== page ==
Professor Thau: The sustainable development goals provide a useful framework for business education and for business decision-makers. These SDGs are broad goals that ideally should not be undermined in the pursuit of economic growth. We can think of these goals as issues we should pay attention to while we grow value through our business activities. For example, how would relocating our business to this part of the country help the community in which we operate? Do we pay people fairly for their efforts and do we offer them opportunities to grow their wealth? Can we rethink the decision to restructure our activities so that it makes things not only more efficient but that doing so also improves the well-being of our employees? It may not always be possible to simultaneously create value for all stakeholders and across all goals, but making people aware of value creation opportunities and giving them the tools to advocate and negotiate for them is a big part of business education today.
How do you teach sustainability in your academic area and what are the main topics?
Professor Thau: We do not have specific classes on sustainability. But issues that are relevant to achieve a sustainable future are quite central to the classes my colleagues offer. My colleagues and I teach students how to make more informed decisions, how to create value, how to implement decisions with others effectively, and how to drive change. All these are useful tools that can help future leaders to both grow the business and to make business and society more sustainable.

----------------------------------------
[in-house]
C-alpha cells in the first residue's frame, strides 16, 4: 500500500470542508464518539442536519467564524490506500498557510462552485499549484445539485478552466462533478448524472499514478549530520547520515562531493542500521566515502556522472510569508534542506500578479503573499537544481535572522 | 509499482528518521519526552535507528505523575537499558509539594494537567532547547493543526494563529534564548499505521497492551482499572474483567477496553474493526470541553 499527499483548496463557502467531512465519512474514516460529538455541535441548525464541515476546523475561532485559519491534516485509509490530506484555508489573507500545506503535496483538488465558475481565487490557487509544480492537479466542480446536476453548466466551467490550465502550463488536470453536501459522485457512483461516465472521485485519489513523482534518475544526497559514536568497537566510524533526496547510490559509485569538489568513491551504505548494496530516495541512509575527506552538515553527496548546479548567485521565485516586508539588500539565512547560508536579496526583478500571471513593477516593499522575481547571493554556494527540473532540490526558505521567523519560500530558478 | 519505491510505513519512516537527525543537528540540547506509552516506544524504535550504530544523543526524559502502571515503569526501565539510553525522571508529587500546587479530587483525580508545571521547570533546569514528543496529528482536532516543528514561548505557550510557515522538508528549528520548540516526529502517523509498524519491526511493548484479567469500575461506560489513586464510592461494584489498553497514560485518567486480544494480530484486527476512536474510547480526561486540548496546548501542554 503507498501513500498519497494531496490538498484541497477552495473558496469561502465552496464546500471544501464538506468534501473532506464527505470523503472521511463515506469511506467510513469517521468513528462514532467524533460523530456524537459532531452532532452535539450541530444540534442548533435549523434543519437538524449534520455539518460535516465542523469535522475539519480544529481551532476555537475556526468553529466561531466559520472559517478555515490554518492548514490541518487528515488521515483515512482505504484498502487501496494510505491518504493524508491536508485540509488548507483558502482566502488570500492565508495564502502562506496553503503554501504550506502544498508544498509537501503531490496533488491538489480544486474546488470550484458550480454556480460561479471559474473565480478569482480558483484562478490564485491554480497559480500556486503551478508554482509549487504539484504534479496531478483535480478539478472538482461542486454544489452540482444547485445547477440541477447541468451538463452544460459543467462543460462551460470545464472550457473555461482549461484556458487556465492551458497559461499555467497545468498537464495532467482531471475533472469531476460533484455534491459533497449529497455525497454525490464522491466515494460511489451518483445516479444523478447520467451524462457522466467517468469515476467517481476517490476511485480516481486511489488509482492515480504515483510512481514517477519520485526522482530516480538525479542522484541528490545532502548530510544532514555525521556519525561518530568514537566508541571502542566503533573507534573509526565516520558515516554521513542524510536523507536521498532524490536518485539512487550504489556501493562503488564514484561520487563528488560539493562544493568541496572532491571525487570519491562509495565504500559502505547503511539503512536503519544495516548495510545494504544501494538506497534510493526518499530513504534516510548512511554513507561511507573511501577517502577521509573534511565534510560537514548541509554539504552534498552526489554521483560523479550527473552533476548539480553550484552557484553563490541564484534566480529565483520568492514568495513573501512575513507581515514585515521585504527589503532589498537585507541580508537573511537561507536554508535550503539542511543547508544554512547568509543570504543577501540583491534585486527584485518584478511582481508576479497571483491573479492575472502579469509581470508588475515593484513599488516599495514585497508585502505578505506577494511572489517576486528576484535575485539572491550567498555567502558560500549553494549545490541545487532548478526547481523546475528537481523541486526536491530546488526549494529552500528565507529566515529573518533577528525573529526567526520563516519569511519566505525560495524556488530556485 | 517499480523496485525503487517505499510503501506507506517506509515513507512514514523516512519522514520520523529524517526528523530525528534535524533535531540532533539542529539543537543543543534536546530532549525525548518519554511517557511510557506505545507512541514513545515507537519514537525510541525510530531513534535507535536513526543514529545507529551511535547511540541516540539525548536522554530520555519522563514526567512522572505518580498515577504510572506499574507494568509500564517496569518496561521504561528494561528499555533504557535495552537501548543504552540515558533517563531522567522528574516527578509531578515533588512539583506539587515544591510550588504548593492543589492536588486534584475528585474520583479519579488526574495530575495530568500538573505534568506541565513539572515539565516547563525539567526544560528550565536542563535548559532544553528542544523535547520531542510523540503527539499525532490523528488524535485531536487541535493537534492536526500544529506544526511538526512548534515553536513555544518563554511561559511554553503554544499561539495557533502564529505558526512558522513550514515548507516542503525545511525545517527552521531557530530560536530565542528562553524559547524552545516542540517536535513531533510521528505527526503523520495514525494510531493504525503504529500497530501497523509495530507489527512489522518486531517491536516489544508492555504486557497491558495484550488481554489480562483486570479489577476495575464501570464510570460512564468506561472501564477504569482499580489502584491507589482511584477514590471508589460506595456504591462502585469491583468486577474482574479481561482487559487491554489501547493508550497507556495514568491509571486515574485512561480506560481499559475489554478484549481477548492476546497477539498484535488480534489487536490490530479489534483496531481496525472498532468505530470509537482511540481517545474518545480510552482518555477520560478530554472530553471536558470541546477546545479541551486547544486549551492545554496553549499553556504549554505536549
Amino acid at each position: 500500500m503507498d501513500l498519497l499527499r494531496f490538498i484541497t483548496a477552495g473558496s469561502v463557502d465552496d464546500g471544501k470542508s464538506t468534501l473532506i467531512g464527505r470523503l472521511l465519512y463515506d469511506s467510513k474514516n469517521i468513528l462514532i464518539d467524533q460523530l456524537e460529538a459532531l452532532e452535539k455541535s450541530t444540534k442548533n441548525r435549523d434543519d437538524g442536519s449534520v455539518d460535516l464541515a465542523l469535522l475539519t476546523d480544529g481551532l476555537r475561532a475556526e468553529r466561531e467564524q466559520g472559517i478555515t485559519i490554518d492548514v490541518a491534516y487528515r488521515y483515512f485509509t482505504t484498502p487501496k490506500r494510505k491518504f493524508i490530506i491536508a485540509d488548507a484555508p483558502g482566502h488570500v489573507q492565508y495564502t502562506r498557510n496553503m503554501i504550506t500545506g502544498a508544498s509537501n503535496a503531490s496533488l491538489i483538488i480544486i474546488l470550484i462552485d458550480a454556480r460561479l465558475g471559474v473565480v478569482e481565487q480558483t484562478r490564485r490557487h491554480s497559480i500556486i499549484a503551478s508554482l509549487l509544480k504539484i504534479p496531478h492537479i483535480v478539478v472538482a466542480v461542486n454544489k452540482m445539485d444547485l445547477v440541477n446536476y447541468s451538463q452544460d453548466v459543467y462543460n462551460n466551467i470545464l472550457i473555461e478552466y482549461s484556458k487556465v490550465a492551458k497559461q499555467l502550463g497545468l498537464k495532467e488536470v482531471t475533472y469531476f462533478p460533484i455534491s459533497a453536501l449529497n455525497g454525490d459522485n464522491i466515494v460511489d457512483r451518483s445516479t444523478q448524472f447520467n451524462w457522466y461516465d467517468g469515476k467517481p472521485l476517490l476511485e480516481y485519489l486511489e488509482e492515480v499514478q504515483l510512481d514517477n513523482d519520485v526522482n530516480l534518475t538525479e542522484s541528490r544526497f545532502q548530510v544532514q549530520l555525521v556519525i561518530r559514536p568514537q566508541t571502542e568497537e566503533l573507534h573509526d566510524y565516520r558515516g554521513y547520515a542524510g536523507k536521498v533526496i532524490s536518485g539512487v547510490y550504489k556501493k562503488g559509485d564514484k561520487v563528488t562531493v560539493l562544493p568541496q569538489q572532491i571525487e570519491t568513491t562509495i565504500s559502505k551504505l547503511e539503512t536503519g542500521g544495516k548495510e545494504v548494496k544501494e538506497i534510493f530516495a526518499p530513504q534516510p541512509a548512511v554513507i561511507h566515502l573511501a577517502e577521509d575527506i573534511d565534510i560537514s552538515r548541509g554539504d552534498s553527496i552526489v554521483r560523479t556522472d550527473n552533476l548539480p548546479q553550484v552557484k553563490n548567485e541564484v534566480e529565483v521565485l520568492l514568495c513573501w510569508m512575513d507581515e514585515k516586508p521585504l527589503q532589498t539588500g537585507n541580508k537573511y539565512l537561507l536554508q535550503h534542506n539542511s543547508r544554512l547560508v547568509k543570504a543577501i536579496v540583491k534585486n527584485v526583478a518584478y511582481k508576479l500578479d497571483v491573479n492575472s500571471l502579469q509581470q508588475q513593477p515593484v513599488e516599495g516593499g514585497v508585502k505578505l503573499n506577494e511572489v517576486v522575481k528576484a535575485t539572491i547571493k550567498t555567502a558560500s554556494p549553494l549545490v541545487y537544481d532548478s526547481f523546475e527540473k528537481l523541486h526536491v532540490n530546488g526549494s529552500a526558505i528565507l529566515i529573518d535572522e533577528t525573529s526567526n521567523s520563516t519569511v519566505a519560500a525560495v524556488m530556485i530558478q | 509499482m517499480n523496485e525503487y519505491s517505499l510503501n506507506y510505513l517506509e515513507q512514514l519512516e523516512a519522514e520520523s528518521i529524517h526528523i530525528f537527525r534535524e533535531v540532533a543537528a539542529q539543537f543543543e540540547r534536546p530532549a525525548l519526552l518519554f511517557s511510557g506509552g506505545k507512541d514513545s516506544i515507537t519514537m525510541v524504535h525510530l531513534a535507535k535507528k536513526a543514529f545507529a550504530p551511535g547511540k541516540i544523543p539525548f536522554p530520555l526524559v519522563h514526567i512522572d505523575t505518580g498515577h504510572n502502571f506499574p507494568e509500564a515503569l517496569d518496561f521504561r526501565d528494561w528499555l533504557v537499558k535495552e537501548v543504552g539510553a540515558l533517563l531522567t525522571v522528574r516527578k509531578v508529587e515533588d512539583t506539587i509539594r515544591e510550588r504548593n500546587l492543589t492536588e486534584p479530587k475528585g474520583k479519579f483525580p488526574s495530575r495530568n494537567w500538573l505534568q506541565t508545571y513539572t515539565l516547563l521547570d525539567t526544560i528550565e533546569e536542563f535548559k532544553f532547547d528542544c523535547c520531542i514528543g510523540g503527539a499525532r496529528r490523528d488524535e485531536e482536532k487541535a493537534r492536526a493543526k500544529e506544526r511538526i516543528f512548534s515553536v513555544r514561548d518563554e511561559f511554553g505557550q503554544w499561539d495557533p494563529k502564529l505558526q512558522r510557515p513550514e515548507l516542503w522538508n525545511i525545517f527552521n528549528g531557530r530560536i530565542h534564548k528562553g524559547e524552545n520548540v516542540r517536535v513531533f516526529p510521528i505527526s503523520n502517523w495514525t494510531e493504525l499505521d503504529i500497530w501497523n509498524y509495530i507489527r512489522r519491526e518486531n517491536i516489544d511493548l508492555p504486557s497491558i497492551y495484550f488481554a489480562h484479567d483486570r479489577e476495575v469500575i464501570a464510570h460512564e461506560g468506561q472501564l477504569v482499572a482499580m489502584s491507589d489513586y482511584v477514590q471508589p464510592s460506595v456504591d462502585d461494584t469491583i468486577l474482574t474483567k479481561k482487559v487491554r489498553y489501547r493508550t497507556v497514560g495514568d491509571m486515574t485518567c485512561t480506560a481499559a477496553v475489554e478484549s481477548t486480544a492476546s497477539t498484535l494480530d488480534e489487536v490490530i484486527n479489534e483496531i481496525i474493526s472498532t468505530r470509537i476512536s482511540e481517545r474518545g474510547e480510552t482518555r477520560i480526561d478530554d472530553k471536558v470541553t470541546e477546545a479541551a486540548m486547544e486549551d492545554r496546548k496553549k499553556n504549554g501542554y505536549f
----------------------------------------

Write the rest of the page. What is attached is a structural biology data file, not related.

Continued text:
From Sustainability Research to the Classroom
After hearing how the behaviour of organizations is tied so closely to sustainability, the Hoffmann Institute connected with professors in the academic area to see how they bring sustainability into their research and into the classroom. The innovation was striking.
Area professors are using innovative techniques such as virtual reality and role-play simulations to teach about organisational behaviour. The Paradoxical Leadership @ FMB case by Professor Ella Miron-Spektor is taught through immersion in VR. Students don a headset to take on the perspective of the next leader of Fundacao Maio Biodiversidade, a conservation organization in Cape Verde, Africa. The case explores the competing demands of conservation and community development. VR immersion exposes tensions in managing diverse teams, while the technology records decisions for analysis and attention allocation via a heatmap.